Thursday , June 1 2023

Issaquah, Washington soccer battle results in reverse domain name hijacking

Issaquah, Washington youth soccer club gets a red card.

Picture of soccer referee holding up a red card
A National Arbitration Forum panelist gave a Seattle-area soccer club a red card.

Youth soccer can be a cutthroat endeavor, and two soccer clubs recently took a fight off the field.

This match took place in Issaquah, Washington, a suburb of Seattle.

Issaquah FC, which uses the domain, filed a cybersquatting complaint with National Arbitration Forum against the domain name The .com domain is registered to Paul Dolan, who said he registered it as a representative of Issaquah Soccer Club.

The domain currently forwards to, which appears to be affiliated with Issaquah Soccer Club.

(FC is short for Football Club, the English equivalent of Soccer Club.)

Issaquah FC tried a couple of times to get Issaquah Soccer Club to hand over the domain but was told the board wouldn’t approve the transfer.

There’s certainly some bad blood between the organizations. A website for Eastside Youth Soccer Association, which is affiliated with the Complainant, states:

About five years ago, the ISC Gunners club took the unprecedented step of unilaterally ignoring the terms of their Washington Youth Soccer and EYSA charter. The choice to start their own “Premier” club, and actively compete with EYSA’s Premier/RCL club (Eastside FC), was the start of a pattern of independent actions, which continued up to the April 1 ISC Gunner withdrawal from EYSA. Over the course of these 5+ years the ISC Gunners leadership unilaterally made decisions without consulting the other EYSA clubs and without any concern for how it might affect the other member clubs of EYSA. Beyond the confusion and the tension it created with all EYSA clubs (and especially Eastside FC), the choices also adversely impacted the competitive leagues in which the other EYSA clubs played.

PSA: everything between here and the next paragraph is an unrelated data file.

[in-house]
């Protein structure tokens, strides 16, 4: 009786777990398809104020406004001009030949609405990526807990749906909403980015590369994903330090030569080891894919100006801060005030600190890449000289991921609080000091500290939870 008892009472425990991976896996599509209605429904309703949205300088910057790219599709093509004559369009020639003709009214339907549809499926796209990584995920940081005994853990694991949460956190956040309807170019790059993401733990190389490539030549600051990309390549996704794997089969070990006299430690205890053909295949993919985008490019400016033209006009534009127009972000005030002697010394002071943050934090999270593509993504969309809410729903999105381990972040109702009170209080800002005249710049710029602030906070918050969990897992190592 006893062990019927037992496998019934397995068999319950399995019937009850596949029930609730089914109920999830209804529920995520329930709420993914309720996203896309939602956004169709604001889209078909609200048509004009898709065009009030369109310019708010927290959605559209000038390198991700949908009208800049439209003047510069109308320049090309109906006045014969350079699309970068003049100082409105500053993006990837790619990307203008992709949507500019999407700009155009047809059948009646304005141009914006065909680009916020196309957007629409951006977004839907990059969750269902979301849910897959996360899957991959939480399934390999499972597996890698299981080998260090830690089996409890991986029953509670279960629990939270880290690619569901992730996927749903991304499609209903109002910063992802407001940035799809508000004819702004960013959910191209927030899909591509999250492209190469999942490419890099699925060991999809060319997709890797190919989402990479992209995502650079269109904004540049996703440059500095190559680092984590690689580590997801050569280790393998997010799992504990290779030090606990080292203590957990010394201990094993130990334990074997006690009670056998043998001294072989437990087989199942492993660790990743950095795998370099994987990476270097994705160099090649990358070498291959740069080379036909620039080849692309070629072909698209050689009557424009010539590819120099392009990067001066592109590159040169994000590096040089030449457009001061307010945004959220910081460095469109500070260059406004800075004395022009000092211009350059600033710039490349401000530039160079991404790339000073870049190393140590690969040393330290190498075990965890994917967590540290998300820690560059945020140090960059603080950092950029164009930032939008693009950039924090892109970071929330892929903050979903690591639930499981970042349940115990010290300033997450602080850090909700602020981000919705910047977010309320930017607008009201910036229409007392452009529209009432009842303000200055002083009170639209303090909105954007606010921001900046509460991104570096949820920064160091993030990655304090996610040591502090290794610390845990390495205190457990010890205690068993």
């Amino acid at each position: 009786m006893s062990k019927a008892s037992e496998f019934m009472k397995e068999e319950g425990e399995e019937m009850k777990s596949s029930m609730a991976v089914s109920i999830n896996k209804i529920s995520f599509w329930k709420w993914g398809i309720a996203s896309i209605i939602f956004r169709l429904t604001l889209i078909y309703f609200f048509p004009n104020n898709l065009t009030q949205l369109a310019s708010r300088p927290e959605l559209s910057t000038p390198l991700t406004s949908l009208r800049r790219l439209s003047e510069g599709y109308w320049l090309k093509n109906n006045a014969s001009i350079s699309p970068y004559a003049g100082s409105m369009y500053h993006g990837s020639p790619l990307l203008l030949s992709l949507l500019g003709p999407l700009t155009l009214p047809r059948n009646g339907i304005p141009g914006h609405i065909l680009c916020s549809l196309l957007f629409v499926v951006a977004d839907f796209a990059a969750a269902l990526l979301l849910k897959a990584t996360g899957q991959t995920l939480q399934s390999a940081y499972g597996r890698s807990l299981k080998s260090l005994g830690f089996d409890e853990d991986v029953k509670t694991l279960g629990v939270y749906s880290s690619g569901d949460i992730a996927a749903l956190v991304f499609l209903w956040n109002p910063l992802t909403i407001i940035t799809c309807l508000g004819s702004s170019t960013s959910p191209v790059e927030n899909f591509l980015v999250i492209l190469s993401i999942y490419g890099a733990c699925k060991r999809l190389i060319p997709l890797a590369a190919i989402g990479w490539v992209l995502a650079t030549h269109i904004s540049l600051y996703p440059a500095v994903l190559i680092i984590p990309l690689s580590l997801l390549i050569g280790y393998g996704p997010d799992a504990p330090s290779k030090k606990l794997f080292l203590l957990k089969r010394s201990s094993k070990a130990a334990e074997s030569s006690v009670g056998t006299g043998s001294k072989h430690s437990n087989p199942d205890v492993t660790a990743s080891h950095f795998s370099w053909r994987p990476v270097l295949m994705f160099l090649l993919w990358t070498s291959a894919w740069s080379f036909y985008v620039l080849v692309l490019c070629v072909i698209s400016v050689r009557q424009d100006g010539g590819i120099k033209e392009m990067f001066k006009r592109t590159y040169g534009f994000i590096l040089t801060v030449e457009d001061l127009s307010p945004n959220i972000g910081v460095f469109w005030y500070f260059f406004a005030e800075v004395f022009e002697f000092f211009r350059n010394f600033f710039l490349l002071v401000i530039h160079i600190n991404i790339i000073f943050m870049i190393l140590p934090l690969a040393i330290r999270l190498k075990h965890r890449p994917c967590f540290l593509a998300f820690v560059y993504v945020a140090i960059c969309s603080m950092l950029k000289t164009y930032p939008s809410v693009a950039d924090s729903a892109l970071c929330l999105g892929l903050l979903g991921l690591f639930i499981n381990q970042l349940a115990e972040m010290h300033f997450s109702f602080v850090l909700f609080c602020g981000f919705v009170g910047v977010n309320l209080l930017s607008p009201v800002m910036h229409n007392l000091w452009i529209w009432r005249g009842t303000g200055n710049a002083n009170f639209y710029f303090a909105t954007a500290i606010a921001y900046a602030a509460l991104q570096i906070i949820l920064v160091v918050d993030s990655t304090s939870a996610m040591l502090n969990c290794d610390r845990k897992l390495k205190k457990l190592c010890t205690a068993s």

Here’s the thing: according to the case decision, Dolan registered the domain before the Complainant existed. Thus, he could not have registered the domain in bad faith. On this basis, panelist Alan L. Limbury found that Issaquah FC filed the case in bad faith, i.e., reverse domain name hijacking.

I think there might be a bit more to the story. was registered about a week before, which makes me think the Complainant’s plans were in motion and publicly known before it was incorporated.

But if this is true, it didn’t make the case to the panel. And the descriptive nature of the domain, along with the Respondent’s official name being Issaquah Soccer Club, tipped the scales in the Respondent’s favor.

Issaquah FC’s Executive Director, Kelly Galloway, represented it in the complaint. Perkins Coie LLP represented the Respondent.

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About Andrew Allemann

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